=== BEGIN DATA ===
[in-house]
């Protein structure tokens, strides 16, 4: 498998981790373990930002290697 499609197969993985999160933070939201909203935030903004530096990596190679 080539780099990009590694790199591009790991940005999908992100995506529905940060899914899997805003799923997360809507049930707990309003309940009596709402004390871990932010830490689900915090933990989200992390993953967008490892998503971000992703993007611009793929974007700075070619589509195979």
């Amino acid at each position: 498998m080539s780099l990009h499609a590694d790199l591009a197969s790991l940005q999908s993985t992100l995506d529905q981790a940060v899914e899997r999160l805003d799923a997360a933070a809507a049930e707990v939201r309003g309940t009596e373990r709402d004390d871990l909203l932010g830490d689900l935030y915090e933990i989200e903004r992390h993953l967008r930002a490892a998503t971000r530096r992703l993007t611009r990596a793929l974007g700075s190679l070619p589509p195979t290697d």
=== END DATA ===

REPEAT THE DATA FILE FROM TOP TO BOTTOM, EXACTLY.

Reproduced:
[in-house]
């Protein structure tokens, strides 16, 4: 498998981790373990930002290697 499609197969993985999160933070939201909203935030903004530096990596190679 080539780099990009590694790199591009790991940005999908992100995506529905940060899914899997805003799923997360809507049930707990309003309940009596709402004390871990932010830490689900915090933990989200992390993953967008490892998503971000992703993007611009793929974007700075070619589509195979």
């Amino acid at each position: 498998m080539s780099l990009h499609a590694d790199l591009a197969s790991l940005q999908s993985t992100l995506d529905q981790a940060v899914e899997r999160l805003d799923a997360a933070a809507a049930e707990v939201r309003g309940t009596e373990r709402d004390d871990l909203l932010g830490d689900l935030y915090e933990i989200e903004r992390h993953l967008r930002a490892a998503t971000r530096r992703l993007t611009r990596a793929l974007g700075s190679l070619p589509p195979t290697d």